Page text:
This zucchini linguine calls for pasta to be tossed with summer squash, capers, garlic, pepper flakes, mint, dill, parsley, and cheese for an easy vegetarian weeknight dinner.
I remember my dad serving spaghetti with steak in his restaurant, and it was always a real treat. I spent nine months working in Tuscany several years ago, and that totally sorted my pasta cravings out. This zucchini linguine recipe is exactly the kind of thing I like to throw together on a weeknight—quick, simple, vegetable-based, and something that uses up produce that I tend to have an abundance of. You can jazz it up with the addition of fresh prawns or serve as a side to a grilled fish dish.–Maria Elia
This recipe is full of fresh flavors and takes no time to make, it’s bursting with fresh herbs, salty capers, rich butter, and cheese!
Bring a large pot of salted water to a boil. Cook the pasta until just al dente (usually a little less time than the package instructions indicate).
While the linguine is cooking, heat a glug of olive oil (as little as 1 teaspoon or as much as 1/4 cup) in a large skillet over medium heat, add the capers, and cook until crisp, 2 to 4 minutes. Use a slotted spoon to transfer the capers to a paper towel-lined plate, then pour another glug of oil in the pan, if needed, and cook the zucchini, garlic, and pepper flakes, if using, just until tender. (You may need to cook the zucchini in a couple of batches, depending on the size of your skillet.) Remove from the heat.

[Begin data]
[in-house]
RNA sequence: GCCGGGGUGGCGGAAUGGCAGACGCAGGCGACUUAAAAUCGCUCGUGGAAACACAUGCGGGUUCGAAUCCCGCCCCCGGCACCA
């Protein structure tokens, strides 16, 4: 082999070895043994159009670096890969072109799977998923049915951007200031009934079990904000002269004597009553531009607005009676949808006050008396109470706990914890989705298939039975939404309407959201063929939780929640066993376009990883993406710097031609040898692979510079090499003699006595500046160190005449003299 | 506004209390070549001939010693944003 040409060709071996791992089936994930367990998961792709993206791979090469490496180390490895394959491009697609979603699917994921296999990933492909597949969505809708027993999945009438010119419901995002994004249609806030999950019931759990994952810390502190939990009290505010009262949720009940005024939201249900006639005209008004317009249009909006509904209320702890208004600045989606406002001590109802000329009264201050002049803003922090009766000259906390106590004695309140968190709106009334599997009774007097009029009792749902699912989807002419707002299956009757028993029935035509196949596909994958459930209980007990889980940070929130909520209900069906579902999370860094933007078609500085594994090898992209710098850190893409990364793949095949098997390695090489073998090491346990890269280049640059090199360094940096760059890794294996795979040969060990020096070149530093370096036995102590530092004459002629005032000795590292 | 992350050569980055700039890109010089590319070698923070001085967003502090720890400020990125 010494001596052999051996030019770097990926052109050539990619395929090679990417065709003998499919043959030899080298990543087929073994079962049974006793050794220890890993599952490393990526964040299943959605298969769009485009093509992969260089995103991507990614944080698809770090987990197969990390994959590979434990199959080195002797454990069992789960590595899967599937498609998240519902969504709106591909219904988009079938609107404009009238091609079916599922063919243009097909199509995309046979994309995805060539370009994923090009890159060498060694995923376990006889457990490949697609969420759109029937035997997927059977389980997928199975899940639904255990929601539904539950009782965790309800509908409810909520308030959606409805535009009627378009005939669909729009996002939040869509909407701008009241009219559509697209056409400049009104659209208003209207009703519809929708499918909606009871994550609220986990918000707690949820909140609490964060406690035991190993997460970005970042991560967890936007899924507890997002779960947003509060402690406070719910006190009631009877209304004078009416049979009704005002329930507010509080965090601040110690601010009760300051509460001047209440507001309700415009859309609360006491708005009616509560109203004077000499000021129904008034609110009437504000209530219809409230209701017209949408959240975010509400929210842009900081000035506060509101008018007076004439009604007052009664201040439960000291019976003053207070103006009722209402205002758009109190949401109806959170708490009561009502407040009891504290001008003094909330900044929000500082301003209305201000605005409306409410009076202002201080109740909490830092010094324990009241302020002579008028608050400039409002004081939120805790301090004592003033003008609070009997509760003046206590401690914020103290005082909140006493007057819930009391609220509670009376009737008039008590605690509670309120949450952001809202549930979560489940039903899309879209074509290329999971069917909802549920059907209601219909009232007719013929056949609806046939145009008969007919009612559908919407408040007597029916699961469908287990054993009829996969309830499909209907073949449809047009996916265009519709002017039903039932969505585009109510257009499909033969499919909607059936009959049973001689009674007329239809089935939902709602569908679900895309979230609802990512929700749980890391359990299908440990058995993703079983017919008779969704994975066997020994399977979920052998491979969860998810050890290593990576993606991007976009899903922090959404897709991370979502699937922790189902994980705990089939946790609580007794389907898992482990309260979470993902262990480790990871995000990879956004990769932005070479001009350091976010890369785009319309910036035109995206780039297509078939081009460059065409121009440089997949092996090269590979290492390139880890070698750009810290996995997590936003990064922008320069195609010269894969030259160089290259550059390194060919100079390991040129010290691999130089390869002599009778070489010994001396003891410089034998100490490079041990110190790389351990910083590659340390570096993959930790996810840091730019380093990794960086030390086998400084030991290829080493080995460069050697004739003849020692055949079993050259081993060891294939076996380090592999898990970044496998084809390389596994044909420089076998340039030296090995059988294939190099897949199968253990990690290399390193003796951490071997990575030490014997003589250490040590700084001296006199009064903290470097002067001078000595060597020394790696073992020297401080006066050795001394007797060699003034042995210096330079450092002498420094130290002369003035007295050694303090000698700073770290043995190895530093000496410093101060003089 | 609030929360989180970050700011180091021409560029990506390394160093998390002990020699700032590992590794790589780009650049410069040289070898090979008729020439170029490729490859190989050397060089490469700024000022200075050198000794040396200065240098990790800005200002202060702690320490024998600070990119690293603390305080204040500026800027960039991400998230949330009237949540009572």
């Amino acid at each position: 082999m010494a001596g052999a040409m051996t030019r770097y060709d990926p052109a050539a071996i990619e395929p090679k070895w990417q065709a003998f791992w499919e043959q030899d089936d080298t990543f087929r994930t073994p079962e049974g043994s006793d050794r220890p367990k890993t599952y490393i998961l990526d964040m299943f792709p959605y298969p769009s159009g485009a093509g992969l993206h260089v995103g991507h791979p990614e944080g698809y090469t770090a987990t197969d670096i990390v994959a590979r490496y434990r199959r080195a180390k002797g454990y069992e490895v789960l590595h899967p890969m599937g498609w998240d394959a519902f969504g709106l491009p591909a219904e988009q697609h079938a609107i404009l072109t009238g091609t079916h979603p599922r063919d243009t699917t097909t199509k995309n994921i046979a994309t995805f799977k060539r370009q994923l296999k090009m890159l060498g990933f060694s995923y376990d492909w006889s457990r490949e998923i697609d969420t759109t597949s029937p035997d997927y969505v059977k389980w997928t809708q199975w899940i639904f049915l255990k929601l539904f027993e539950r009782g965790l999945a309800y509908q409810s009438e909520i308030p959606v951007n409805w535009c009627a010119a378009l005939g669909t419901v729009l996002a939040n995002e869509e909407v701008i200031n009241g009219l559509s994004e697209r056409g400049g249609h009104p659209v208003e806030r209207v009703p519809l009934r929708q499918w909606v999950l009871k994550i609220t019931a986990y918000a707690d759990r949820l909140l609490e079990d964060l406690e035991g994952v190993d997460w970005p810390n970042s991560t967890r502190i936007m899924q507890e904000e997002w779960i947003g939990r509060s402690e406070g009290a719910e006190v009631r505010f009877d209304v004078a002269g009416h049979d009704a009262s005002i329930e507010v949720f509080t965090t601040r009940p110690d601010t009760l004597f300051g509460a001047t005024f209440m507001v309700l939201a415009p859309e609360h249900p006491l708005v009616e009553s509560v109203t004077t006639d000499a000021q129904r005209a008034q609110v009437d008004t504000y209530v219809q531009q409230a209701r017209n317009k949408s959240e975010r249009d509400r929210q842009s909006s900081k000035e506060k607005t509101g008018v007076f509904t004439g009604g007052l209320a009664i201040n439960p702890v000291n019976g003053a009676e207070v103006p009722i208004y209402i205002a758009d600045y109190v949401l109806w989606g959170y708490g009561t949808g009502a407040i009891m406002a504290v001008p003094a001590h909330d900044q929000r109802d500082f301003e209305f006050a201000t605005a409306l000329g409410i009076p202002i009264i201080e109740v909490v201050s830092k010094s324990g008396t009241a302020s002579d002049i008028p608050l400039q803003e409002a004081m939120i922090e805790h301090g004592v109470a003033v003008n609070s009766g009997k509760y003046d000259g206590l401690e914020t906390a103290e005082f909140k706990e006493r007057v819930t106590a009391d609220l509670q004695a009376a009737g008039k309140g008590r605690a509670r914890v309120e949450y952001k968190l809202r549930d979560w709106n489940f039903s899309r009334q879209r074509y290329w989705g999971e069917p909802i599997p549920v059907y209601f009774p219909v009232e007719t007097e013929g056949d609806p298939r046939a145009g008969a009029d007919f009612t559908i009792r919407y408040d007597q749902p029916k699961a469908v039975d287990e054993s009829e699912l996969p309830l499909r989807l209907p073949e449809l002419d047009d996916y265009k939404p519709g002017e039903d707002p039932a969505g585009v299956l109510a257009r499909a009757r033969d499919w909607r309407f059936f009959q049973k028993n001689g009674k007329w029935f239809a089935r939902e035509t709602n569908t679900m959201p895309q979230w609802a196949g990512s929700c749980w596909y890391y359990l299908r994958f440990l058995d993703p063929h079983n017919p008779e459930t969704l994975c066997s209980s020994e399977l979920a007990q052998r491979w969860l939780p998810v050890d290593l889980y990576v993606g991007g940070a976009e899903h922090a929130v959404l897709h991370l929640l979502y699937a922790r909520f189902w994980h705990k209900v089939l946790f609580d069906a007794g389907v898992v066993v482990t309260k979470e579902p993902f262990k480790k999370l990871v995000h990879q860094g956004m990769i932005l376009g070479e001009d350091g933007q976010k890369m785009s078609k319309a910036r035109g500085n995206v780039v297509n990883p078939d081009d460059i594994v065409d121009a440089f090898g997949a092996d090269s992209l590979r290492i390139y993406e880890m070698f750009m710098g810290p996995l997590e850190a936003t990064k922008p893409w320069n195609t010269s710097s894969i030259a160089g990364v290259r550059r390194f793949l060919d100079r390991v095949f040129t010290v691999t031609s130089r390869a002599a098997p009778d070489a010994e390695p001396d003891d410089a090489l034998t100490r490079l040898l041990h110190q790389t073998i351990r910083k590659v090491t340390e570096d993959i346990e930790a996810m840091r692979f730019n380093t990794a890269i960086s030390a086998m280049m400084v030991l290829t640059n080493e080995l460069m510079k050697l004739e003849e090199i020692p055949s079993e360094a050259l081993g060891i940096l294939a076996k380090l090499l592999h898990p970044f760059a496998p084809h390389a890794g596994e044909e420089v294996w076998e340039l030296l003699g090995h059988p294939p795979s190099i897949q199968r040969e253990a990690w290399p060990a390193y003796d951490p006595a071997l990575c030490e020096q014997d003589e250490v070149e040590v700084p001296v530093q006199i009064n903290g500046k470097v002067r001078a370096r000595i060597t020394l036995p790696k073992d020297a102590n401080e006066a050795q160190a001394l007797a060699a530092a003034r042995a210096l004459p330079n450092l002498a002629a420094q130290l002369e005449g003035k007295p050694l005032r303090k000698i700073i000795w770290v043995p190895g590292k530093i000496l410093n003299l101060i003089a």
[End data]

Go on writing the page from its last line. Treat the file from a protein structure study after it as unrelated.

Drain the linguine in a colander, reserving a little of the pasta cooking water. Return the linguine to the pot, add the zucchini mixture, the capers, herbs, and pepper, and gently toss. Add the butter, 1/4 cup reserved cooking water, and half the cheese and mix well. Taste and, if desired, season with salt. (You may want to go easy with the salt as the dish gets ample from the capers and the cheese.) Sprinkle the zucchini linguine with the remaining cheese and serve immediately.
*What is kefalotyri?
A hard, salty, white cheese made from sheep or goat’s milk, kefalotyri is made in Greece or Cyprus. It’s most popularly used as the cheese in saganaki, the olive oil-fried cheese appetizer. It’s also used grated into pasta, salads, and meat dishes. As it’s a drier cheese, it doesn’t melt particularly well but can be used anywhere you’d want a hard Parmesan or Romano.
Variation: Zucchini Linguine with Shrimp and Lemon
Toss some peeled shrimp into the skillet when you’re crisping the capers and finish the pasta dish with a little freshly grated lemon zest along with the cheese or omit the cheese entirely if you prefer.
Variation: Quicker Zucchini Linguine
For an even quicker weeknight pasta dinner, cook the zucchini with the pasta rather than in the skillet. Just add the slices to the boiling water about 4 minutes before the linguine is due to be done.
Serving: 1portionCalories: 910kcal (46%)Carbohydrates: 59g (20%)Protein: 36g (72%)Fat: 61g (94%)Saturated Fat: 37g (231%)Polyunsaturated Fat: 3gMonounsaturated Fat: 16gTrans Fat: 2gCholesterol: 154mg (51%)Sodium: 1962mg (85%)Potassium: 840mg (24%)Fiber: 7g (29%)Sugar: 6g (7%)Vitamin A: 4638IU (93%)Vitamin C: 61mg (74%)Calcium: 883mg (88%)Iron: 6mg (33%)
Originally published June 22, 2018